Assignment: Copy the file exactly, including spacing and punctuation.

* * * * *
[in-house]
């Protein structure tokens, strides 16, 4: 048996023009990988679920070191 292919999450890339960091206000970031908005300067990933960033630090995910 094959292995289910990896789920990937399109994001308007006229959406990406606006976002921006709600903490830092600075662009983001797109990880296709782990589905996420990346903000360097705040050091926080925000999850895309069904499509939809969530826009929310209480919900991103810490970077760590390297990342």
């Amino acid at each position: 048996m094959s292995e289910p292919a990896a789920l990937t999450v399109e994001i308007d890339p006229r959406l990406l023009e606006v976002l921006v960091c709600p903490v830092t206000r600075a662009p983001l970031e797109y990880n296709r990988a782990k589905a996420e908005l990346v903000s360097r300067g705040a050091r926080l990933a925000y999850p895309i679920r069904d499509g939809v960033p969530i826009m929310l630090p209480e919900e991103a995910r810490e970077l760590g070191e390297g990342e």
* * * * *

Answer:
[in-house]
């Protein structure tokens, strides 16, 4: 048996023009990988679920070191 292919999450890339960091206000970031908005300067990933960033630090995910 094959292995289910990896789920990937399109994001308007006229959406990406606006976002921006709600903490830092600075662009983001797109990880296709782990589905996420990346903000360097705040050091926080925000999850895309069904499509939809969530826009929310209480919900991103810490970077760590390297990342």
């Amino acid at each position: 048996m094959s292995e289910p292919a990896a789920l990937t999450v399109e994001i308007d890339p006229r959406l990406l023009e606006v976002l921006v960091c709600p903490v830092t206000r600075a662009p983001l970031e797109y990880n296709r990988a782990k589905a996420e908005l990346v903000s360097r300067g705040a050091r926080l990933a925000y999850p895309i679920r069904d499509g939809v960033p969530i826009m929310l630090p209480e919900e991103a995910r810490e970077l760590g070191e390297g990342e």